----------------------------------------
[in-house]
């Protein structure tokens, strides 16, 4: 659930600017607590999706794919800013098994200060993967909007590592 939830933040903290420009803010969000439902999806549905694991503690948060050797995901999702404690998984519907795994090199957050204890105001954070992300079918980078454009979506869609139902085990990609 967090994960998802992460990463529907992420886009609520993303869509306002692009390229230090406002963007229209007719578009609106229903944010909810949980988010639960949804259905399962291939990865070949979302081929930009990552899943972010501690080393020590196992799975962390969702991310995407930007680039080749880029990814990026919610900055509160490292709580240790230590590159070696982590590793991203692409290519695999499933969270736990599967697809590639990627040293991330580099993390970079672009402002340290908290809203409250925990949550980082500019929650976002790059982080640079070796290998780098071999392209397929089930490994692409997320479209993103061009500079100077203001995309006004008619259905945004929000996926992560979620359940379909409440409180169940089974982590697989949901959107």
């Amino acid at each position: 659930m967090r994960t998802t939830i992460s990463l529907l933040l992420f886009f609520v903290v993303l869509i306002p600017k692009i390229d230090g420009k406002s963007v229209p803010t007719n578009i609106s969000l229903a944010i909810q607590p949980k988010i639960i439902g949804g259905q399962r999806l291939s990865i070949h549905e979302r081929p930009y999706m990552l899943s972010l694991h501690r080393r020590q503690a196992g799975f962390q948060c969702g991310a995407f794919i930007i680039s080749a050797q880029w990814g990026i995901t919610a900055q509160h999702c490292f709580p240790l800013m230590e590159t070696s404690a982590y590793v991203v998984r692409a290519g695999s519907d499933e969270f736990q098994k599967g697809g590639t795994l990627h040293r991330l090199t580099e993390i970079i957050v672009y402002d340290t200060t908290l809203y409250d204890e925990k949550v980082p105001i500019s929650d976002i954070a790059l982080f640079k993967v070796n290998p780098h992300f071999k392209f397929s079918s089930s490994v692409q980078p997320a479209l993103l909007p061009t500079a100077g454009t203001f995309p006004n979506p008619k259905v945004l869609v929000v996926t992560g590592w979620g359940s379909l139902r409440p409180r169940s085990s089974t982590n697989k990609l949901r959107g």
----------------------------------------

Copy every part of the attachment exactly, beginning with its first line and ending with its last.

[in-house]
């Protein structure tokens, strides 16, 4: 659930600017607590999706794919800013098994200060993967909007590592 939830933040903290420009803010969000439902999806549905694991503690948060050797995901999702404690998984519907795994090199957050204890105001954070992300079918980078454009979506869609139902085990990609 967090994960998802992460990463529907992420886009609520993303869509306002692009390229230090406002963007229209007719578009609106229903944010909810949980988010639960949804259905399962291939990865070949979302081929930009990552899943972010501690080393020590196992799975962390969702991310995407930007680039080749880029990814990026919610900055509160490292709580240790230590590159070696982590590793991203692409290519695999499933969270736990599967697809590639990627040293991330580099993390970079672009402002340290908290809203409250925990949550980082500019929650976002790059982080640079070796290998780098071999392209397929089930490994692409997320479209993103061009500079100077203001995309006004008619259905945004929000996926992560979620359940379909409440409180169940089974982590697989949901959107």
């Amino acid at each position: 659930m967090r994960t998802t939830i992460s990463l529907l933040l992420f886009f609520v903290v993303l869509i306002p600017k692009i390229d230090g420009k406002s963007v229209p803010t007719n578009i609106s969000l229903a944010i909810q607590p949980k988010i639960i439902g949804g259905q399962r999806l291939s990865i070949h549905e979302r081929p930009y999706m990552l899943s972010l694991h501690r080393r020590q503690a196992g799975f962390q948060c969702g991310a995407f794919i930007i680039s080749a050797q880029w990814g990026i995901t919610a900055q509160h999702c490292f709580p240790l800013m230590e590159t070696s404690a982590y590793v991203v998984r692409a290519g695999s519907d499933e969270f736990q098994k599967g697809g590639t795994l990627h040293r991330l090199t580099e993390i970079i957050v672009y402002d340290t200060t908290l809203y409250d204890e925990k949550v980082p105001i500019s929650d976002i954070a790059l982080f640079k993967v070796n290998p780098h992300f071999k392209f397929s079918s089930s490994v692409q980078p997320a479209l993103l909007p061009t500079a100077g454009t203001f995309p006004n979506p008619k259905v945004l869609v929000v996926t992560g590592w979620g359940s379909l139902r409440p409180r169940s085990s089974t982590n697989k990609l949901r959107g």